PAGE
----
For that reason, I am particularly proud of the work the Justice Department’s Consumer Protection Branch, a part of the Civil Division, is doing to enforce federal consumer protection laws and protect our communities. We employ all of the tools at our disposal—administrative, civil, and criminal—to protect consumers from the misdeeds that cause harm. But we also know this is a team effort. So, we collaborate with other federal agencies and state partners—sharing information, data and investigative practices where we can–and we engage in vibrant collaboration with the consumer advocacy community.

Without effective enforcement, those who prey on consumers will feel free to continue. So, we are fighting fraud and misrepresentation wherever they may lurk, recognizing that violations of the federal consumer protection laws come in all shapes and sizes. We continue to bring consumer cases involving financial fraud, including mortgage fraud, lottery scams, abusive and deceptive debt collection practices, and business-opportunity schemes. We are also pursuing new forms of telemarketing fraud, and immigration services fraud. We enforce laws against products that are unsafe for children – such as toys made with toxic materials. And we continue to investigate the sale of counterfeit pharmaceuticals and violations of the rules for manufacturing and marketing of drugs, medical devices, and food.

The following are recent examples of the range of cases we bring to protect our most vulnerable consumers:

We prosecuted two Miami residents who owned and operated companies that targeted Spanish-speaking consumers with a fraudulent telemarketing scheme. The telemarketers lied to consumers about products they would receive and threatened them with false consequences for the failure to pay for shipments of products they did not order and did not want. Both defendants pled guilty and received significant prison sentences; one defendant was sentenced to nine years in prison, the other to ten years in prison.

The recent civil and criminal case against Ranbaxy USA Inc., a subsidiary of Indian generic pharmaceutical manufacturer Ranbaxy Laboratories Limited, demonstrates our commitment to ensuring that pharmaceutical companies comply with current good manufacturing practices so that the drugs they produce have the identity and strength and meet the quality and purity characteristics that they purport to possess. In this ground breaking case—because of its focus on overseas manufacturing —Ranbaxy USA pled guilty to felony charges relating to the manufacture and distribution of certain drugs made at two of Ranbaxy’s manufacturing facilities in India. Ranbaxy agreed to pay a criminal fine and forfeiture totaling $150 million.

A recent injunction against Pennsylvania-based dairy firms and individuals illustrates our vigilance to make sure that the food on our tables is safe to eat. The Consumer Protection Branch obtained a permanent injunction designed to prevent the distribution of foods that contain excessive drug residue in a case concerning the sale of cows that contained antibiotic residues in their edible tissues. Excessive levels of certain drugs in the edible tissues of animals pose a significant public health risk. In this case, the defendants had received numerous warnings from both FDA and the United States Department of Agriculture that their conduct violated the law, and they failed to take steps to correct those violations.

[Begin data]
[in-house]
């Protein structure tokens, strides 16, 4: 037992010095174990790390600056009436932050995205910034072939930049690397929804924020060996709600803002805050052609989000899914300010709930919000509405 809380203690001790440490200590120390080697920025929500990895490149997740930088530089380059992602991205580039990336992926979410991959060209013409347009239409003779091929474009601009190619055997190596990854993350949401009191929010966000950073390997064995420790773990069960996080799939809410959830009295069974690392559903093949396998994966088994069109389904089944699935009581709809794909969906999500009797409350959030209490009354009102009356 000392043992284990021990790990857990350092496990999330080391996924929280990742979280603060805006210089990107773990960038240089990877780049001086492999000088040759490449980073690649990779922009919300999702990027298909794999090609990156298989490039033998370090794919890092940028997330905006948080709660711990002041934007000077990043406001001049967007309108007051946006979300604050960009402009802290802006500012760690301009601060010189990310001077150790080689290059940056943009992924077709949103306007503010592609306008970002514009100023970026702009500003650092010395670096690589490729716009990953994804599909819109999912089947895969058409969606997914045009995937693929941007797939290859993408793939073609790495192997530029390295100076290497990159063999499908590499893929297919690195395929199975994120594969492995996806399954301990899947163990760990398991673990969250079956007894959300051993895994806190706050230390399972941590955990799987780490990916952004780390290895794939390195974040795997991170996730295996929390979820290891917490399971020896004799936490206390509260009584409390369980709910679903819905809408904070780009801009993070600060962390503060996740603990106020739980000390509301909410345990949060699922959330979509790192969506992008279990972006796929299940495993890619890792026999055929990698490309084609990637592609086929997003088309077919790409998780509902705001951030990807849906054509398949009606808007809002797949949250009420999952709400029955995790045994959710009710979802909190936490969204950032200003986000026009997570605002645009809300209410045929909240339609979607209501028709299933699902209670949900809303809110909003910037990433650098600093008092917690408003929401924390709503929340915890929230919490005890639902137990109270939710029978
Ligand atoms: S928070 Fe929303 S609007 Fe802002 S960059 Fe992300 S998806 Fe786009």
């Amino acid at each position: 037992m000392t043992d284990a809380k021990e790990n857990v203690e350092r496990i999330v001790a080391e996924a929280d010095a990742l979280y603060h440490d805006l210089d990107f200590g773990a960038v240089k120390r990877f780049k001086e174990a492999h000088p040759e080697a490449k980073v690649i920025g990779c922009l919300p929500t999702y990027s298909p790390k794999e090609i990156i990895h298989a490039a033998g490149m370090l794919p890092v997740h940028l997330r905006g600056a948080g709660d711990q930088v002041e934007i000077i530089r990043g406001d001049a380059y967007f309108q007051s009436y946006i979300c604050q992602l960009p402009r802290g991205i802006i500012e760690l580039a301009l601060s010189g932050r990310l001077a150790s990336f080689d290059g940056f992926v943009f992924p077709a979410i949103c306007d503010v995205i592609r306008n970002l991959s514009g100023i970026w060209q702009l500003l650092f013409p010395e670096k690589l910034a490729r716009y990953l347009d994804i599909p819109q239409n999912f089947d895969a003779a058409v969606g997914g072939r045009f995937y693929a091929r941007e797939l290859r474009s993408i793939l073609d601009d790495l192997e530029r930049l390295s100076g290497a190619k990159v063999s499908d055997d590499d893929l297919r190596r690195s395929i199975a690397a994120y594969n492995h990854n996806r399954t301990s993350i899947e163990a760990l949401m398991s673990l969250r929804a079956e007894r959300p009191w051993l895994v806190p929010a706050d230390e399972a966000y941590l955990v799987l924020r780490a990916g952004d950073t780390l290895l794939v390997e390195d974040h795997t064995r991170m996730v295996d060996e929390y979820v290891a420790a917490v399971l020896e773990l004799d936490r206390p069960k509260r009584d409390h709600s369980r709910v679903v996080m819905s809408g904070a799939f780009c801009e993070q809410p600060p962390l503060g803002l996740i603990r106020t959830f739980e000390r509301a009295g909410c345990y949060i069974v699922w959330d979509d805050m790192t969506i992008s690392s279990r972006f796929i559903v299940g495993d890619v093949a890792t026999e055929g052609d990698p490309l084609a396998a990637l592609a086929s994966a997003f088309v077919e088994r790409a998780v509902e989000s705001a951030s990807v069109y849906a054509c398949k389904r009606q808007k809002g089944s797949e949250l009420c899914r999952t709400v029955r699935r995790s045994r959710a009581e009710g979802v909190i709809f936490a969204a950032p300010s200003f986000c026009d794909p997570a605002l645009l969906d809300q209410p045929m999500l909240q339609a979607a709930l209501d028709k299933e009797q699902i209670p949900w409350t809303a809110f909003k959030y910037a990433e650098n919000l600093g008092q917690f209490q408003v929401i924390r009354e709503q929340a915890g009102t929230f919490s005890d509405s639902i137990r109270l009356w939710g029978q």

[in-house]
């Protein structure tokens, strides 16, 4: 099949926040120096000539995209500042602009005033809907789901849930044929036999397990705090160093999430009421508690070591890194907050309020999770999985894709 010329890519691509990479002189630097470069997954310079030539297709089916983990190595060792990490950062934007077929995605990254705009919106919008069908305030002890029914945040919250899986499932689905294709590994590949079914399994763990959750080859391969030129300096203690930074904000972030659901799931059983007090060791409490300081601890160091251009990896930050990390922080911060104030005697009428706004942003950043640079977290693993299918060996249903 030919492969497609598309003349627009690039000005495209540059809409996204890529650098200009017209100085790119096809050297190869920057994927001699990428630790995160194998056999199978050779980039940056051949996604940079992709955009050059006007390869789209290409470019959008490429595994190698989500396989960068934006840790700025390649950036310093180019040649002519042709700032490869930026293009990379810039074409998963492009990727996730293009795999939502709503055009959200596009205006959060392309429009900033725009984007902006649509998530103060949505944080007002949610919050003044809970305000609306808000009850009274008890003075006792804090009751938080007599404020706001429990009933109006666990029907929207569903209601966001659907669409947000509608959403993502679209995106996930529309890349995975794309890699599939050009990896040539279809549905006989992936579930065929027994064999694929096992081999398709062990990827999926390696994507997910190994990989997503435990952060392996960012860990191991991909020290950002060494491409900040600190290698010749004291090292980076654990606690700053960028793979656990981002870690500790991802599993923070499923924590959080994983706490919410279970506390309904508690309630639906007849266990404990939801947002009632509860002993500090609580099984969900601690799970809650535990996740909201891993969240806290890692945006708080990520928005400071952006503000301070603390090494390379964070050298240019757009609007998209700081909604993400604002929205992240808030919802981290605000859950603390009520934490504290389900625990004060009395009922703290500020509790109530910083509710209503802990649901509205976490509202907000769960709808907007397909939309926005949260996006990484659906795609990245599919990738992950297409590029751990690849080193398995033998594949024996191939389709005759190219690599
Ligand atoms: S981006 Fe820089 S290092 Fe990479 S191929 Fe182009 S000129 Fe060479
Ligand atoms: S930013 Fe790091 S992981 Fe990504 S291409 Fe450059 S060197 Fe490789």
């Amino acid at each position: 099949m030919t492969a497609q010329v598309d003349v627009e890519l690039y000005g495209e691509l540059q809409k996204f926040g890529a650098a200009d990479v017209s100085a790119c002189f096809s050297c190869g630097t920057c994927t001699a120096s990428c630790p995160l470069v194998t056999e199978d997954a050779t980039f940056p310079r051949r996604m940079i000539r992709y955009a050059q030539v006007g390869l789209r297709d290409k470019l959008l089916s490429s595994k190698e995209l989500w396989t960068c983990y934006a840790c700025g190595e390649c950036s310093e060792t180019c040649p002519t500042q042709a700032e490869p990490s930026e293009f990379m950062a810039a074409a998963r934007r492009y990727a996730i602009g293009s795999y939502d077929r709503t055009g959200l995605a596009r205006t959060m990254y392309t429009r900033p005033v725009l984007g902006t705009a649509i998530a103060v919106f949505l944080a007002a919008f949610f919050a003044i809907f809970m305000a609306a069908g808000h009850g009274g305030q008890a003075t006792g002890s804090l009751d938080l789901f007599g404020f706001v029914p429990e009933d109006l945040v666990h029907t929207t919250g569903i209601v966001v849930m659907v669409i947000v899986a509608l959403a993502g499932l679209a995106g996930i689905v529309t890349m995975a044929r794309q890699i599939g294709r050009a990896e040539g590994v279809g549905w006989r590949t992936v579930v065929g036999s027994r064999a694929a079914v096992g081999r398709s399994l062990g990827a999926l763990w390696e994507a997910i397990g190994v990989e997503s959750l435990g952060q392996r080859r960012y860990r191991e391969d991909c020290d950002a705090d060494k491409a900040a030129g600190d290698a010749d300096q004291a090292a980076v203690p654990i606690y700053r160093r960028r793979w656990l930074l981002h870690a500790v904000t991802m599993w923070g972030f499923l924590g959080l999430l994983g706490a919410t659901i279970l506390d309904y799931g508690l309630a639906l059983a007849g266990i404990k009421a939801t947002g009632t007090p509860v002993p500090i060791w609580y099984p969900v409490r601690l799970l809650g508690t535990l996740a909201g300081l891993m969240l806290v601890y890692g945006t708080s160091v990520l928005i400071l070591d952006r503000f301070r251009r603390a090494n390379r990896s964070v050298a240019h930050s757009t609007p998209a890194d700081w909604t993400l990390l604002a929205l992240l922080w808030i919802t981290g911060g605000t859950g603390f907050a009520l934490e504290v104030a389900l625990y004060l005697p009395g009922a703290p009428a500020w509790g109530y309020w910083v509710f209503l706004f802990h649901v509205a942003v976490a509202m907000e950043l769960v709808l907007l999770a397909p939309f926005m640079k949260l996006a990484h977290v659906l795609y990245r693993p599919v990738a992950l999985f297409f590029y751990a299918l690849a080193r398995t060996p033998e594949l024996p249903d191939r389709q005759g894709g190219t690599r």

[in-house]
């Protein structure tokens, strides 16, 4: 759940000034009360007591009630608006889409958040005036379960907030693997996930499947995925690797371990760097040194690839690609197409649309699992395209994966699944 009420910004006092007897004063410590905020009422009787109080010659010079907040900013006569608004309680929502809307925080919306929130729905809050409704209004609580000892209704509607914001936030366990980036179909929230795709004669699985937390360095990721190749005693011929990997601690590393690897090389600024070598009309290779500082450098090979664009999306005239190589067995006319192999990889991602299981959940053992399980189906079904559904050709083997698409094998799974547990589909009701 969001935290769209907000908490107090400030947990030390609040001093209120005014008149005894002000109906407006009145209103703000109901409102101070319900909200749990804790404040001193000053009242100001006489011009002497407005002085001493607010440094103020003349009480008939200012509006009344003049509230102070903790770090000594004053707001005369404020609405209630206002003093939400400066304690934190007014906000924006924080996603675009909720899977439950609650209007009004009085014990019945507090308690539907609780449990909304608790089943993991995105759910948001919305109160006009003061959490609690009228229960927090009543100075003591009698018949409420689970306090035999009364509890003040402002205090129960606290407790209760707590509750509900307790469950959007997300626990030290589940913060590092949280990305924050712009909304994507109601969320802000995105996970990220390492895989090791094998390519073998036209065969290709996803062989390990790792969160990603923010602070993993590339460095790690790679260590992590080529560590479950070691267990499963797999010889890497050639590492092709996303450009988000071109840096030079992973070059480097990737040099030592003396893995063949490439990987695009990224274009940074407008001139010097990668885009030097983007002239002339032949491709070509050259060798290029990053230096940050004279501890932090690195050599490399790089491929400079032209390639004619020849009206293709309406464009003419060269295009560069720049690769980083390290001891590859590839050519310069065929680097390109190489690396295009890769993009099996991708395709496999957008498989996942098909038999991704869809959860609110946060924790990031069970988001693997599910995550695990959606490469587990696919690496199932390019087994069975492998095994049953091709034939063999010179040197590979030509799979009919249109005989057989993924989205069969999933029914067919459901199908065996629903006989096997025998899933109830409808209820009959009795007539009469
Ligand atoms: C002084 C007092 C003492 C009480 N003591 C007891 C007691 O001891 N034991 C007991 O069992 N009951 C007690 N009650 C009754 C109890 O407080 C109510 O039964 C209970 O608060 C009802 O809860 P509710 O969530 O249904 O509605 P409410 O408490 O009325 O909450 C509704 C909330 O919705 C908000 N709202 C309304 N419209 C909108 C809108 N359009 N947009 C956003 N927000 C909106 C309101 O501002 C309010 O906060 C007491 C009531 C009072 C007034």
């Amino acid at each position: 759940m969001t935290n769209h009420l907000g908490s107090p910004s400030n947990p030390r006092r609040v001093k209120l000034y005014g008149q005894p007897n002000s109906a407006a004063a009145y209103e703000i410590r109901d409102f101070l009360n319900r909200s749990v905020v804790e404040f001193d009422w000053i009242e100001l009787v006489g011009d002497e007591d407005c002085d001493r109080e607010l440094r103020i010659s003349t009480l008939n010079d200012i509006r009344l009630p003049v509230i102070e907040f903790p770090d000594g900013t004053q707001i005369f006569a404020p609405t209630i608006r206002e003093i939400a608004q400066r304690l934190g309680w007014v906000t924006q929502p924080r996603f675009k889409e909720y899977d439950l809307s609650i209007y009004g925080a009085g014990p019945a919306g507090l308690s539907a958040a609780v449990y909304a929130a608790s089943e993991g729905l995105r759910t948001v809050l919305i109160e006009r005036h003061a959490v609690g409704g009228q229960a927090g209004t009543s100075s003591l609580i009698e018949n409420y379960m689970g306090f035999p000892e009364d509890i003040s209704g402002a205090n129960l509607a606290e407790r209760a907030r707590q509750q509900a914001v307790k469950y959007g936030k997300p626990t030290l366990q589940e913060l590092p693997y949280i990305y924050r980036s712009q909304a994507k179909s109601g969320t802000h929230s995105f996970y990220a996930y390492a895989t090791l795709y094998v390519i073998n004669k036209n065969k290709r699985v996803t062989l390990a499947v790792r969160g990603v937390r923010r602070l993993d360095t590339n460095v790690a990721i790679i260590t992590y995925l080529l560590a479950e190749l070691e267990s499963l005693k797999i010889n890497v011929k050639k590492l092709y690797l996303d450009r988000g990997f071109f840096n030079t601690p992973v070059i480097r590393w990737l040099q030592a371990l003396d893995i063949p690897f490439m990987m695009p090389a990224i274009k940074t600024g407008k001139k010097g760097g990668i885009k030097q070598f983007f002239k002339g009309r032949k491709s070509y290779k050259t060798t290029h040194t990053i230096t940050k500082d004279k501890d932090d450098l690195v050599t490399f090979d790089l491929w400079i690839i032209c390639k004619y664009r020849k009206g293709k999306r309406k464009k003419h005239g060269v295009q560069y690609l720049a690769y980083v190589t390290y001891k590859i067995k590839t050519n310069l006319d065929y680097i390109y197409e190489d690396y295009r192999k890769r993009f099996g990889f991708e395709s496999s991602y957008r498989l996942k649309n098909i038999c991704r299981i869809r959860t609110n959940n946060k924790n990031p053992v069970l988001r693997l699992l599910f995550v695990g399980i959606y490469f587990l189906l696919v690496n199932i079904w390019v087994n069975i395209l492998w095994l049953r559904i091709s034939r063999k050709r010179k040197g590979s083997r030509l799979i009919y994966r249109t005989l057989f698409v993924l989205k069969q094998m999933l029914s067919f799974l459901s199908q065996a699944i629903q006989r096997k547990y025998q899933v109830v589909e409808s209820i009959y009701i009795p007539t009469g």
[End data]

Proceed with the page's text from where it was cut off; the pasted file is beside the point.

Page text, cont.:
Violations of the federal consumer protection laws may not always make the headlines, but they affects millions of Americans each year. As we mark National Consumer Protection Week at the Department of Justice, we reaffirm our commitment to using the authorities we have been given to protect consumers from all manner of harm that these legal violations can cause.

The Consumer Protection Branch leads the Justice Department’s efforts to protect the health, safety and economic security of the American consumer. The Branch, together with its partners in the Department’s U.S. Attorney’s Offices and in consumer protection agencies, fulfills this mission through civil and criminal enforcement of federal consumer protection statutes across the country. Since 2009, the consumer protection efforts of the Civil Division, working with U.S. Attorneys’ Offices around the country, have led to recoveries of more than $6.7 billion, to over 175 criminal convictions, and to total sentences of confinement exceeding 397 years. Visit www.justice.gov/civil for the latest Civil Division news, www.justice.gov/civil/cpb/cpb_home.html to learn more about the Consumer Protection Branch, or follow the Department of Justice (DOJ) on Twitter @TheJusticeDept.

“We Are All Our Brothers’ Keepers”
March 5, 2014 Posted by

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This post is courtesy of Karol V. Mason, Assistant Attorney General for the Office of Justice Programs

Last week I attended the President’s announcement of his new initiative, “My Brother’s Keeper,” a plan to make sure that every young man of color who is willing to work hard and play by the rules has the chance to reach his full potential.  The initiative is aimed at finding ways the federal government, community leaders, the private sector and philanthropies can create more opportunities for young men of color and send the message that our country is stronger when all Americans are doing well.  

A key goal of this effort is to address the overrepresentation of African American and Latino men in the criminal and juvenile justice systems and reduce the rates of violence and victimization that they experience. At the Office of Justice Programs we’re taking what we know about adolescent development and working to promote a juvenile justice system that is both effective and fair.